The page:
When the film adaptation of William Peter Blatty’s supposedly fact-based novel about demonic possession opened in 1973, a kind of hysteria swept the world. There were reports of people having to be carried from cinemas, audience members vomiting, and religious groups picketed cinema queues warning of the dangers within.
Producer Bill Kenwright would no doubt sell his soul for that sort of free publicity for this stage version. But although the play has been given an over-18 warning to help ramp up the hype, there’s no getting away from the fact that this is one massive damp squip of a production; short on scares and saddled with periods of turgid dialogue and flat performances that sap any tension.
Having discovered a Ouija board in the attic of the house she shares with a her single mother Chris (Jenny Seagrove), young Regan (Clare Louise Connolly) inadvertently summons up the Devil himself — voiced by Ian McKellen who has wisely taken the cash without having to show up every night. For some reason, young Regan doesn’t seem too fazed by a disembodied voice asking to touch her.
From then on the youngster undergoes a rapid physical deterioration and displays increasingly bizarre and disturbing behaviour, topped by offing the babysitter while Mum is out.
With medical boffins baffled, Chris turns to priest Damien Karras (Adam Garcia). Karras has issues of his own, however, as he struggles with his faith following the recent death of his mother, who pops up now and again for the odd tormented word. It’s Karras who decides Regan has been possessed and persuades the bishop to call in Father Merrin (Peter Bowles) a man with some form in the whole exorcism game.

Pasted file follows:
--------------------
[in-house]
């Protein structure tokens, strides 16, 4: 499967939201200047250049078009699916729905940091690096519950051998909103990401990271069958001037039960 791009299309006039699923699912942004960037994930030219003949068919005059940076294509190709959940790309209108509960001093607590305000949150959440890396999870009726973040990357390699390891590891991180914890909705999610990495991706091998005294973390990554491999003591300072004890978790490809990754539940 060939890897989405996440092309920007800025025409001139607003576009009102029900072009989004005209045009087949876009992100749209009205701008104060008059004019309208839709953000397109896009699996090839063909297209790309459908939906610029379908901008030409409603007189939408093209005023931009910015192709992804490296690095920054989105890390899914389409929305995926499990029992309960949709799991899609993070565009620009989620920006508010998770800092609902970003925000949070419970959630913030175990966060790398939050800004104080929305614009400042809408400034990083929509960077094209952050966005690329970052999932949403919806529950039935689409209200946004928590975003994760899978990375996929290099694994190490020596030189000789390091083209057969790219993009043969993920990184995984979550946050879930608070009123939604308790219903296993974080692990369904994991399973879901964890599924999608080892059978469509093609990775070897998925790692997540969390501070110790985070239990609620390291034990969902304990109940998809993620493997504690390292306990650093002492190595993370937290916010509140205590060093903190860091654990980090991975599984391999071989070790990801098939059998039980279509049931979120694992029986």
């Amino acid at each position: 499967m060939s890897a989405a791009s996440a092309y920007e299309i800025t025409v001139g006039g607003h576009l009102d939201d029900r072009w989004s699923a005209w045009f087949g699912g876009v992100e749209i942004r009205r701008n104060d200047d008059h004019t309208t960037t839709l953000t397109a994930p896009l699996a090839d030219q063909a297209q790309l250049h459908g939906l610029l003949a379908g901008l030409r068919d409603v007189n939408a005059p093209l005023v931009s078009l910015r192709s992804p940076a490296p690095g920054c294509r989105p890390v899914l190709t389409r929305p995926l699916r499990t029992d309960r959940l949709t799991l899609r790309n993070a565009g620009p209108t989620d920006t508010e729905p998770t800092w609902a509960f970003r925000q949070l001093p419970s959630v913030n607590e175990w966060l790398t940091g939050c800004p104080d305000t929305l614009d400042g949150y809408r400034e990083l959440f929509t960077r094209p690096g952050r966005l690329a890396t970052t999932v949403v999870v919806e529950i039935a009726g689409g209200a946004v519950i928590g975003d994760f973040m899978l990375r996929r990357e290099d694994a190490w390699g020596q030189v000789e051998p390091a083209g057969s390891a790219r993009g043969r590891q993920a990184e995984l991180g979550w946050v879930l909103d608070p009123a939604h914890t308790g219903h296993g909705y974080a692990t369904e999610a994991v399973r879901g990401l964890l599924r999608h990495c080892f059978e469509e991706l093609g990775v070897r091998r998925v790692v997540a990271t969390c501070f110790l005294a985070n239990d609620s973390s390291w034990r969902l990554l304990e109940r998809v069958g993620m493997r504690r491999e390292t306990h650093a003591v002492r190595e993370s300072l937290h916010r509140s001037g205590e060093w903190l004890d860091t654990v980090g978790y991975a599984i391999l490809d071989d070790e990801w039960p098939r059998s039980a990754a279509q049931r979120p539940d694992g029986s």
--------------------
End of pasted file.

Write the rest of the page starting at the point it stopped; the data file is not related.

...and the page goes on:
In the programme notes, author John Pielmeir says that he has adapted the novel, not the film. But if you’ve seen the movie, all the scenes that make it one of the most notorious horrors of all time are present.
Ben Hart’s illusions just about pass muster, but are not anything special for a sophisticated modern audience. There are no boundaries being broken here and this sort of thing was being done in Victorian magic shows. Sling in some smoke. Smoke is spooky, right? The only jump moments come from the occasional loud bang inserted to keep the audience awake I felt rather than for any narrative reason.
But it’s the scenes between the scary bits that make this such a flaccid production; we just don’t care about these people and there is no sense of jeopardy — that takes some doing given the subject matter — while Sean Mathias’ direction is clumsy, bordering on the inept.
The Exorcist is at the Phoenix Theatre and is currently booking until 10 March 2018